Green Energy For Home Use

by Ryan Guina

Today is Blog Action Day, a day in which over 15,000 blogs will be discussing one very important topic – the environment. I am proud to join these other blogs to help bring attention to environmental awareness.

I chose to write about green energy because it fascinates me. The fact that we have technology that harnesses earth’s forces to give us sustainable sources of power is an encouraging sign that eventually, we will not be so reliant on petroleum – and its high costs and environmental side effects. Here are a few sustainable energy sources that will one day lessen our need for oil, coal, and other fossil fuels.

Alternative green energy sources that can be used to power or heat homes:

Solar Panels – Solar panels harness power from the most abundant power source on earth – solar energy. Solar cells convert light energy into electrical energy by converting photons into electrons (end of science talk). Solar panels have been used for years in remote locations and in outer space, and are now becoming more popular for residential and commercial uses.

Unfortunately, a solar panel system large enough to power a residential size home costs between $15,000-30,000. The federal government offers tax deductions to people and businesses who install a solar power system and many individual states have also followed suit. However, in most cases, solar panels are still far too expensive to be used as a mainstream source of electric power. The encouraging news is that prices continue to drop and solar panel technology continues to improve.

Home users of solar panels generally tie their house into the power grid so they can access power when solar energy is not providing enough power for their home. Another benefit to this is that excess power can be sold back to the power company. Depending on how much energy your house uses versus how much it produces, it is possible to recoup your investment fairly quickly and eventually make a profit by selling electricity to the power company.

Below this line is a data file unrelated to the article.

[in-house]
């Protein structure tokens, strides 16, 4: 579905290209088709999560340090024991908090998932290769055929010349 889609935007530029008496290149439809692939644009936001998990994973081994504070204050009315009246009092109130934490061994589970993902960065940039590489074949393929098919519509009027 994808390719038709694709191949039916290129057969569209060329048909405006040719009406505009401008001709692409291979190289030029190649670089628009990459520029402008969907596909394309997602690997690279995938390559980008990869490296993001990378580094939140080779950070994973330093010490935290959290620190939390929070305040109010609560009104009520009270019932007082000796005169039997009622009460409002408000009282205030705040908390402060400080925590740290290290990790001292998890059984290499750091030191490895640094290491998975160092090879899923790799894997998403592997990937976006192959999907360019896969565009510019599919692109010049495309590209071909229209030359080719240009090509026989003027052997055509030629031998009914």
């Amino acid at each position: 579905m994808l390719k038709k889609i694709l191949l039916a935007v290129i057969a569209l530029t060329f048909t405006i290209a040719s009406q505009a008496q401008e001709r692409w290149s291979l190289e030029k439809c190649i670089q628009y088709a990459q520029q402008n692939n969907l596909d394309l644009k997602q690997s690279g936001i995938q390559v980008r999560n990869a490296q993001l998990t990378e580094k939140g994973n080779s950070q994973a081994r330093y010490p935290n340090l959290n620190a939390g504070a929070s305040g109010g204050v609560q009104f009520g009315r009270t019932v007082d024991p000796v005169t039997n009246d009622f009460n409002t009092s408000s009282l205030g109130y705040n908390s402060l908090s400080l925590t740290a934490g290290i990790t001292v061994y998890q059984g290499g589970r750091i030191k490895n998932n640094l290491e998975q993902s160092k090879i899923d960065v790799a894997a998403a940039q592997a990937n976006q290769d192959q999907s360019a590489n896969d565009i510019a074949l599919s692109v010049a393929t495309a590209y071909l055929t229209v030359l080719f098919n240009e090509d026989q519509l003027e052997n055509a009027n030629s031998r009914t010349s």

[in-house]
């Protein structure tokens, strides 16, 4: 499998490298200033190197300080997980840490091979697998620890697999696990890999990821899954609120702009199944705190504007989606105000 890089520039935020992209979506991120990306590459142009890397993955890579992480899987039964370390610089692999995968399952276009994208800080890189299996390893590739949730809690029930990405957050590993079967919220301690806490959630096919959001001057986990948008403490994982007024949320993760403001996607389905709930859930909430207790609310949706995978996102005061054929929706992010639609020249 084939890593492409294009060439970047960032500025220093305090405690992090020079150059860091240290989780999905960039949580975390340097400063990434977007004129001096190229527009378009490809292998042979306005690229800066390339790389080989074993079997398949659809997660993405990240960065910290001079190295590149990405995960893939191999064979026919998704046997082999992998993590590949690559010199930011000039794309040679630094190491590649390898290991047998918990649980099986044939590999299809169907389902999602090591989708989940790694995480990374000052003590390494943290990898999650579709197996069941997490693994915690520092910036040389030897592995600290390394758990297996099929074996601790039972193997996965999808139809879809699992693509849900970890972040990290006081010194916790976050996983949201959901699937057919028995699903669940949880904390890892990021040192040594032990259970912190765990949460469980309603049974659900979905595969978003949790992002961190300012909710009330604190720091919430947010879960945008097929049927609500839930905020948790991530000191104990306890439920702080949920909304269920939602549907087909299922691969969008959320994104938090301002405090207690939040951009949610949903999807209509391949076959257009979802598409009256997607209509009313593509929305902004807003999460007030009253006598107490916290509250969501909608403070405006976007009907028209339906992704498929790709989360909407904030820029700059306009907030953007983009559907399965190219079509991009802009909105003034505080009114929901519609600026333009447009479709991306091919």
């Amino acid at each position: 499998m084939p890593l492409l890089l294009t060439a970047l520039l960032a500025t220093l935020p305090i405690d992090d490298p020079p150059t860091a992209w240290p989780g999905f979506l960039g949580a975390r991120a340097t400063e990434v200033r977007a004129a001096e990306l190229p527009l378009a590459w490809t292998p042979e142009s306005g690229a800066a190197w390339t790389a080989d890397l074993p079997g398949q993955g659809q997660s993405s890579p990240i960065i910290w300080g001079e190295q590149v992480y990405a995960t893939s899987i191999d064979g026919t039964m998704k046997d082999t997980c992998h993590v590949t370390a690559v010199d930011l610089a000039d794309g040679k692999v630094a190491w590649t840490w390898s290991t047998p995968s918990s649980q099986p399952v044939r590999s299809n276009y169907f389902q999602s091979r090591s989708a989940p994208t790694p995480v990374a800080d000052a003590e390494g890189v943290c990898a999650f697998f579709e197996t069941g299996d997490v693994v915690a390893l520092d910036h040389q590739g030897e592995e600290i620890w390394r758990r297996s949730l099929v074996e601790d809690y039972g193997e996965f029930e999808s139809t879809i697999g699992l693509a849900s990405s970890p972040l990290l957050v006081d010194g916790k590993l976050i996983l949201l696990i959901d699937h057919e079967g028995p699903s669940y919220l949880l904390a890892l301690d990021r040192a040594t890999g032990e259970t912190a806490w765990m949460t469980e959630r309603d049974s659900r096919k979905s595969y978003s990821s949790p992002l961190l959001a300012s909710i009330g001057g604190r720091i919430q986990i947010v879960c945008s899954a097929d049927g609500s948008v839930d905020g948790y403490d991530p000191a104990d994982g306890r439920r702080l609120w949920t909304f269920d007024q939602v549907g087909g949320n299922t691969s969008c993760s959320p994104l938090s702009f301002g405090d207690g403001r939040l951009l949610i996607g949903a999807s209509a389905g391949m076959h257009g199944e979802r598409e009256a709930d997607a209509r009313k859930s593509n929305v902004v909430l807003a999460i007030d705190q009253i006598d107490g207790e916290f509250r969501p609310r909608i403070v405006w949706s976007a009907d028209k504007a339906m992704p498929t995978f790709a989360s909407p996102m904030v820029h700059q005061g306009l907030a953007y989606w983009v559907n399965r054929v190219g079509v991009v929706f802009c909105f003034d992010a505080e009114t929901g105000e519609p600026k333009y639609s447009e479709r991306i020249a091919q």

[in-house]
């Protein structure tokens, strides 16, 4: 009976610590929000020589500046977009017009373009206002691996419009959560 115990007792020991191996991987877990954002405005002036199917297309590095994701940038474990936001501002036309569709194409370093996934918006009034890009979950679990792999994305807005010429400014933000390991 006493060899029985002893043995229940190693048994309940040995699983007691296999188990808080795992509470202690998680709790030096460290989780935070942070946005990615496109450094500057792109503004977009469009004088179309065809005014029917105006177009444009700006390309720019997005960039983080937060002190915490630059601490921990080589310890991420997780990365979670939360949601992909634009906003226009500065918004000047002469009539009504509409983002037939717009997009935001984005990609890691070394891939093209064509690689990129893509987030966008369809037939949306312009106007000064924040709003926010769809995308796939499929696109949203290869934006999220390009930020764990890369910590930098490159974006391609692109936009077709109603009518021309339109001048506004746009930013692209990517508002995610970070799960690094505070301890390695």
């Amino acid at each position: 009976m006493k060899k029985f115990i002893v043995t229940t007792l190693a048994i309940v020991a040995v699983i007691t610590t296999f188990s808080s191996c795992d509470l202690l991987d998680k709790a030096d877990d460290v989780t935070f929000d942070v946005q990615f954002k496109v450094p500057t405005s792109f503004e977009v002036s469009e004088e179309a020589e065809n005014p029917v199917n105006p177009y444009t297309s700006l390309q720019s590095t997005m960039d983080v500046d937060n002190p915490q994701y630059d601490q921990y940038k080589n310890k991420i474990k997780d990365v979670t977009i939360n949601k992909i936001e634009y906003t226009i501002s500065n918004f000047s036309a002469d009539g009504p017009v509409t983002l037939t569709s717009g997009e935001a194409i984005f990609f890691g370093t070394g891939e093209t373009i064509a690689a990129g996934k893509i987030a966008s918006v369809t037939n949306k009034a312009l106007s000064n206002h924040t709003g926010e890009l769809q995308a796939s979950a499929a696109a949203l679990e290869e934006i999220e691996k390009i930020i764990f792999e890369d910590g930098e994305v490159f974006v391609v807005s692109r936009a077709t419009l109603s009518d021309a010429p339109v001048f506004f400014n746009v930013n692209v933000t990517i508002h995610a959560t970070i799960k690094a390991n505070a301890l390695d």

Wind Turbines – Wind turbines capture wind energy to spin turbine blades and drive a shaft to produce electricity. This, and similar technology, has been around for many years, and is used in many applications. In fact, wind turbines work much like the alternator in your car, or the generators in a hydroelectric dam.

While wind power has been used by humans for over 3,000 years, recent advances in wind turbine technology have made wind turbines a viable source for generating electric power. Giant wind farms convert wind energy into electric energy that is then sold to homes and businesses.

It is even possible to buy a wind turbine large enough to power a residential home. The cost however, runs around $15,000 installed. The best part is, like solar panels, there are often tax deductions available. Though it will take several years to recoup the expenditure of a wind turbine, more people are installing them as a means of powering their home, farm, or business.

Wind turbines have the same capability to produce excess energy and for some people can be used to make money. However, it generally takes several years before the initial expense is recouped.

Solar water heaters – Solar water heaters use solar power to heat water which is then pumped to a heat exchanger, where it gives off its heat. The heat in the heat exchanger is then used to raise the temperature of air going into your heating system, or to raise the temperature of the water in your hot water heater. This results in less energy used to heat your house or water for daily use.